Love and sustainability

Valentine's Day is often synonymous with compassion and affection. However, its focus on consumerism and disposable products makes it a particularly worrying holiday for the environment.

With the ongoing climate crisis, individual environmental responsibility becomes increasingly pressing. As we continue to hear troubling news about our oceans, microplastics, waste, emissions, and everything in between, many of us wish to avoid the throwaway culture.

Do you consider yourself part of this group? Here are some tricks that will help you be responsible this Valentine's Day.

Consider sustainable postcards instead of traditional ones

Most greeting cards found in stores compose substances such as glitter and glues, which are likely to end up in the ocean and are often consumed by marine wildlife. They release toxins into ecosystems and harm wildlife. One way or another, the deadly substances these papers are mixed with end up in food chains, ultimately affecting the health of humans.

For this reason, on this date choose sustainable postcards handmade by artisans. Doing this you spread love to your partner and to the people who made them, raising awareness about fair trade and the planet. 

Buy local flowers

Due to climate change, rose production continues to decline as roses struggle to adapt to the warmer climate. As a result, roses are being imported from other countries, such as the Netherlands, Kenya, Ethiopia, and Ecuador.

In Kenya in particular, 60 percent of the flowers produced are roses. With $500 billion worth of flower exports in the country, the need to export quality flowers involves the use of pesticides in flower farms.

Pesticides are known to prevent the growth of specific flora, but they pose a threat to other organisms as soil and water in the surrounding environment become contaminated. As rose plantations in Kenya are located along Lake Naivasha, any organic matter reached by water can be hindered in growth and lifespan.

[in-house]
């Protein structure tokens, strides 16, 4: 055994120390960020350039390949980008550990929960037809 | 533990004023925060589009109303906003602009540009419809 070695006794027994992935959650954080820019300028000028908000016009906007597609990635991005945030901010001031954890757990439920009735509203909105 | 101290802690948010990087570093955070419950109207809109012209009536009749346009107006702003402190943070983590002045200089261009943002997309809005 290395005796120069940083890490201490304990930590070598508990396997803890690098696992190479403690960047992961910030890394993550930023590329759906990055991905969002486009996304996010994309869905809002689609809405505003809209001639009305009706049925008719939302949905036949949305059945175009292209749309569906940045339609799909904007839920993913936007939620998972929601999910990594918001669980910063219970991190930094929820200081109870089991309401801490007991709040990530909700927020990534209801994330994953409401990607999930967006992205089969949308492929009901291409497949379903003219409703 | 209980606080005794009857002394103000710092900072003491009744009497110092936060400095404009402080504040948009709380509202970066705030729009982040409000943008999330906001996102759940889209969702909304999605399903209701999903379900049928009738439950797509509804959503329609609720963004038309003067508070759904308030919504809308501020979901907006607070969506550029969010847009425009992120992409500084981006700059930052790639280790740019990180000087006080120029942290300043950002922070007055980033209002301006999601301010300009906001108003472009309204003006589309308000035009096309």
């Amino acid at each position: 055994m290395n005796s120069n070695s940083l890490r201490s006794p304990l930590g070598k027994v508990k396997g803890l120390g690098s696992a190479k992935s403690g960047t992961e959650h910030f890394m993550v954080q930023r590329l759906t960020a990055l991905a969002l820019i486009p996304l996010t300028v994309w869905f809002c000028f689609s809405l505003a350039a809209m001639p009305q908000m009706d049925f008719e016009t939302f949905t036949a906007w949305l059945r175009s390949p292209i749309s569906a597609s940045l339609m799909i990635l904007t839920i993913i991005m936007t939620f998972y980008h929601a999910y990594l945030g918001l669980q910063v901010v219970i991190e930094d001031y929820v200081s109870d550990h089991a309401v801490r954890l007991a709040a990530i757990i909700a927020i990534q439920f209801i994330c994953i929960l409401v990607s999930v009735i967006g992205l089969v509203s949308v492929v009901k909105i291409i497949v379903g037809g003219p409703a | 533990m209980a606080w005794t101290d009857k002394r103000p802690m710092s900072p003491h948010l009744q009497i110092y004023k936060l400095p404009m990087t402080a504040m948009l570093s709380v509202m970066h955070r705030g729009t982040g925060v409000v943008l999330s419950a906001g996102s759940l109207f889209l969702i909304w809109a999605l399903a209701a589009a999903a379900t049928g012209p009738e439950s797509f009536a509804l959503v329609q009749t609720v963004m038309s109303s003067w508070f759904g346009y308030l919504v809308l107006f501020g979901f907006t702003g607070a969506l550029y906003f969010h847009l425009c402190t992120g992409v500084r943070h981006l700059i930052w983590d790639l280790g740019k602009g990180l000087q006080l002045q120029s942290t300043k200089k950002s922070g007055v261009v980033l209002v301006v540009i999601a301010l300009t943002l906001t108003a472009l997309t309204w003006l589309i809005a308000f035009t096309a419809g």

Like greeting cards, flowers are imported by aircraft that produce 3.16 kg of carbon dioxide for every 1 kg of fuel used. Consuming local flowers greatly reduces the overall carbon footprint.

To reduce such effects, opt for local flowers that are native to the region. This reduces the need for pesticides, as they are already adapted to grow successfully.

They are also more likely to thrive in the climate in which they are grown, and thus last longer than imported ones.

Learn about the origin of chocolates

The cocoa bean is the main ingredient in all traditional chocolate and is grown mainly in Africa.

These beans are harvested and then distributed to third-party companies. However, child labor and slavery have been shown to be in use in countries such as Cameroon, Guinea, Nigeria, and Sierra Leone, among others. Workers earn less than a dollar a day despite being subjected to the harshest conditions.

In an effort to boycott these kinds of companies, fair trade chocolates are the best choice. These chocolates ensure that the companies undertake a sustainable and ethical model that guarantees fair pay to the workers involved in the entire production process.

Buy eco-friendly packaging 

Common plastic packaging takes hundreds of years to decompose. Some are burned to make room for other waste that releases toxins into the air.

Try to opt for packaging made from recycled materials or, better yet, reuse old packaging you have at home. This minimizes the need to buy virgin materials to create new packaging.


Celebrate this Valentine's Day by opting for eco-friendly solution and be part of the change.

Happy Valentine's Day from Kauri Team